If an employee who has committed an act of serious misconduct, the employer is often faced with the dilemma of an appropriate response. There are essentially four available courses of action: disciplinary interviews, the imposition of a disciplinary penalty, termination of the employment contract or summary dismissal.
A moment should be devoted to summary dismissal, which is the most far-reaching measure, resulting in termination of the employment contract instantly (without notice) and, moreover, having very significant consequences for the employee.
First of all, it should be pointed out that the basis for summary dismissal is a serious breach of fundamental employee’s duties (serious misconduct). The most important element is the question of the severity of misconduct, as only qualified serious misconduct justifies parting with the employee under the summary procedure.
However, when assessing the employee’s behaviour, two levels must be taken into account: the type of professional duty breached and the degree of culpability of the employee. With that said, the subjective element – fault – is crucial.
Court case law is extremely strict in assessing the degree of fault of an employee as a premise for summary dismissal. The employer should therefore consider whether it is in its interest to take the questionable decision to terminate an employment contract without notice, which involves the risk of reinstatement with back pay or compensation ordered by the court.
It is impossible to create a complete catalogue of circumstances that justify summary dismissal. However, as an example, it is possible to point out cases that have been recognised as serious misconduct:
- misappropriation of the employer’s property
- refusing to carry out a lawful and reasonable instruction that is consistent with the employee’s contract of employment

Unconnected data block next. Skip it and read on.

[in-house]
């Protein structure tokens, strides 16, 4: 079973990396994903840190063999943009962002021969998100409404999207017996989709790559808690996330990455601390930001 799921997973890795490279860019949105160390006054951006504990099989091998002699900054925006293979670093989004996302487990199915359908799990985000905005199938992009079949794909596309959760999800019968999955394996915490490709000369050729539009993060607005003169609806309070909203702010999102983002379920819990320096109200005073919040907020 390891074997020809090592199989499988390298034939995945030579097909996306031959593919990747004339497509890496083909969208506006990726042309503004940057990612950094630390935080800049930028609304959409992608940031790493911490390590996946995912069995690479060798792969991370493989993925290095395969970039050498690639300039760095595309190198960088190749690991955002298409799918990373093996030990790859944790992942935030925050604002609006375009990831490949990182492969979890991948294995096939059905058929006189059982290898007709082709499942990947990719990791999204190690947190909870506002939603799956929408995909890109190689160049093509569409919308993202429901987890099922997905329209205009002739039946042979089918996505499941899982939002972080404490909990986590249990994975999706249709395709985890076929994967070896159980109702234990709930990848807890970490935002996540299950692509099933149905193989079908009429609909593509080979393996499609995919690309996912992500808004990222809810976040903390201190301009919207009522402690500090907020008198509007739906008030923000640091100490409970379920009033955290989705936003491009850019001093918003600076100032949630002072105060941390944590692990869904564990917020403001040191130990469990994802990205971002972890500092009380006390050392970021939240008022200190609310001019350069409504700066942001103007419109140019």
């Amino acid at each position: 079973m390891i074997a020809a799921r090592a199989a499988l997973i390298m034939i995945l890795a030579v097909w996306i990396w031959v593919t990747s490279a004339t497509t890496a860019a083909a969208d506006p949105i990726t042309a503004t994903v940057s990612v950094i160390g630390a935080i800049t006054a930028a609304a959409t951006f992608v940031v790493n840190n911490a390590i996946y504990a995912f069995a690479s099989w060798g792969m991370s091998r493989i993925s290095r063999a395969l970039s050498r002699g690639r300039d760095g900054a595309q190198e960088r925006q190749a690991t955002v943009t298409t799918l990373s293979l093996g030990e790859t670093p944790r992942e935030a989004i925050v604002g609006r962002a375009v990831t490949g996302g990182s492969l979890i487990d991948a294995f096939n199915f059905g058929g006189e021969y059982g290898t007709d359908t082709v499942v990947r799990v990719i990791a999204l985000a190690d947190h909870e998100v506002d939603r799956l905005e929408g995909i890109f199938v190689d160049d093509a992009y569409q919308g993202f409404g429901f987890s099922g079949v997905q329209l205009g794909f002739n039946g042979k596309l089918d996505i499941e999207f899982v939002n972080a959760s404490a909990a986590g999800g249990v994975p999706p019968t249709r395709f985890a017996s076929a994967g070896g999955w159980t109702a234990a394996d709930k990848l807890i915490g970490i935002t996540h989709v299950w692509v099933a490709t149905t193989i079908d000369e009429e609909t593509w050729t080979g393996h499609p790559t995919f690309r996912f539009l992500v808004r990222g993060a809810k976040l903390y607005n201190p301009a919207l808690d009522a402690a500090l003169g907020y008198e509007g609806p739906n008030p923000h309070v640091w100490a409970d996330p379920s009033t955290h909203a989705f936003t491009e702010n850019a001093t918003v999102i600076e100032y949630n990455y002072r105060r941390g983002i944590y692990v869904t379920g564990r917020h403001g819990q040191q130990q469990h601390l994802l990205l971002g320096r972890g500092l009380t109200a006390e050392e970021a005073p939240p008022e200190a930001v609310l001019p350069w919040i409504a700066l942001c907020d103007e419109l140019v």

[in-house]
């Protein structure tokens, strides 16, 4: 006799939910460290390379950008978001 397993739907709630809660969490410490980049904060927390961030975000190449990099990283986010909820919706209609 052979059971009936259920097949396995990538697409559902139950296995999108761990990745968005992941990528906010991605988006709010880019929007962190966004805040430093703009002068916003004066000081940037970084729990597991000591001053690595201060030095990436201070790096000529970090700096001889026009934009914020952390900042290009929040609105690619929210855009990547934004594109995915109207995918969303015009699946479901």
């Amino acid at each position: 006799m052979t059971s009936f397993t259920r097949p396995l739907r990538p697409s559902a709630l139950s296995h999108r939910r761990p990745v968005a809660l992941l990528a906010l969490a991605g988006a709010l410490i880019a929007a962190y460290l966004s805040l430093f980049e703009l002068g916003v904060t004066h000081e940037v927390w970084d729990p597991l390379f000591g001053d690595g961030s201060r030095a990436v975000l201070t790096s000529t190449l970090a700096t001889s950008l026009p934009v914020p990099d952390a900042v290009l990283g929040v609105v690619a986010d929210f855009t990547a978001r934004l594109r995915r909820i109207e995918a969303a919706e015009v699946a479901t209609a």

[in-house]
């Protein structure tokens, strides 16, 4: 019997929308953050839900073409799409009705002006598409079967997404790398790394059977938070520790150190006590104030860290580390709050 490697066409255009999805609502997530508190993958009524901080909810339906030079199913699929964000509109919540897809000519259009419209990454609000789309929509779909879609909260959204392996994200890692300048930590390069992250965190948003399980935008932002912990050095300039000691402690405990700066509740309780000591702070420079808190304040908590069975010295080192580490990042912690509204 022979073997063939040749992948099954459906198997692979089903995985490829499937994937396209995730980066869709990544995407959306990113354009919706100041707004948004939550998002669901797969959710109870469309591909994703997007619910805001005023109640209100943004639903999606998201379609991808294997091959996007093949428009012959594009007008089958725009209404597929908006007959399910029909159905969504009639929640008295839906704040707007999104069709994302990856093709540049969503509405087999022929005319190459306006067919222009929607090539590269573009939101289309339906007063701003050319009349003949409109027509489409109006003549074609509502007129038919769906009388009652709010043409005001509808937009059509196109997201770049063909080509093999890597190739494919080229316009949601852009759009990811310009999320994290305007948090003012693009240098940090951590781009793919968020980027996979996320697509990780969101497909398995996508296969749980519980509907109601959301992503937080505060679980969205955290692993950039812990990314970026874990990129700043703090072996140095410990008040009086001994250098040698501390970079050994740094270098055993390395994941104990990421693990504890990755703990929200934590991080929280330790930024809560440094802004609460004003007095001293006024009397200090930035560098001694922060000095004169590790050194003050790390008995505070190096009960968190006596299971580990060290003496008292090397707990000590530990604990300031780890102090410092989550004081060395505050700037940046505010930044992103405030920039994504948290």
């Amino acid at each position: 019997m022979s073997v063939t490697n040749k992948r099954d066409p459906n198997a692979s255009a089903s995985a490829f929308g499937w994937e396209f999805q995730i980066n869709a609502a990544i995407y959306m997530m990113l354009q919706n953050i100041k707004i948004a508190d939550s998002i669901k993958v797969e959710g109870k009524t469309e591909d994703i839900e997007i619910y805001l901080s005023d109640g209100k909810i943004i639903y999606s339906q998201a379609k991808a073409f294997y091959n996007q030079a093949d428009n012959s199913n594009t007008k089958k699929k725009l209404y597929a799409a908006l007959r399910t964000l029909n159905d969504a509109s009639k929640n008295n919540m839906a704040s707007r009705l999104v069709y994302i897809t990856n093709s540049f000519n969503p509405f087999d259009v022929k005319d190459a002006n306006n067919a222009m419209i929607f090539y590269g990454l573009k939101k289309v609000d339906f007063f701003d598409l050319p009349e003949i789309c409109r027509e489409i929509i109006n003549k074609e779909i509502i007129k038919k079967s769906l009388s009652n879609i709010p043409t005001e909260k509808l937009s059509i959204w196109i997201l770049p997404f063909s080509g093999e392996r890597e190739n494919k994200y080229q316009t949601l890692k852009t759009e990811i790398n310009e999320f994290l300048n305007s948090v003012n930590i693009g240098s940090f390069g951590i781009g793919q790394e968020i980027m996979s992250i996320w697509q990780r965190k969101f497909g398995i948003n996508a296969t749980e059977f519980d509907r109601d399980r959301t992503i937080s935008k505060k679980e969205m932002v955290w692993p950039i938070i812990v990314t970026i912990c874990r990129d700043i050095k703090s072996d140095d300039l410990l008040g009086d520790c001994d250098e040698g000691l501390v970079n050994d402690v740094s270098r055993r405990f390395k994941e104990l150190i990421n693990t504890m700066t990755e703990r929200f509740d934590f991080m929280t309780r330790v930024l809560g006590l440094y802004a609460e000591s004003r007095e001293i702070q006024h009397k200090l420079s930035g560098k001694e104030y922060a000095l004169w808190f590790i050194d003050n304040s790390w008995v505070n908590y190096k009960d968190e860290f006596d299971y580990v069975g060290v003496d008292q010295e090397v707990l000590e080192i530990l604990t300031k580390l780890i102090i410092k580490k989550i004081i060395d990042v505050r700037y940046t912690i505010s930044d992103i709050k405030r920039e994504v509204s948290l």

- attending work intoxicated by illicit drugs and/ or alcohol
- insulting superiors, subordinates and other colleagues (e.g. offensive gestures)
- use of psychological violence (e.g. swearing, insults, threats), physical violence (e.g. hitting, kicking or punching) and cyberbullying to harass or insult (e.g. sending abusive emails, text messages or MMSs)
- bullying or harassment
- unexcused absence from work (even one-off)
- arbitrary use of time off work (annual leave or job search days)
- posting on internet forums or social networks that undermine the good of the company (e.g. corporate heath) or of colleagues (e.g. personal heath)
- engaging in competitive activity without the employer’s consent
- an employee knowingly arranging the simultaneous transfer of several employees to an employer engaged in competitive activity
- use of a company phone by an employee to participate in social or gambling games
- sending files containing company customer databases to a private email
- copying confidential data from a company computer posing a threat to the employer’s property and non-property interests.
However, as indicated earlier, the grounds for summary dismissal are interpreted strictly, which should prompt employers to decide in non-obvious cases to apply summary sanctions or to terminate the contract as usual.
If, however, the employer decides to dismiss an employee on summary grounds, it should not delay – the declaration will only be effective within one month of the occurrence of the underlying event.
ECOVIS Legal Poland
+48 22 400 45 85
This article is part of the Newsletter No. 2 | 2023.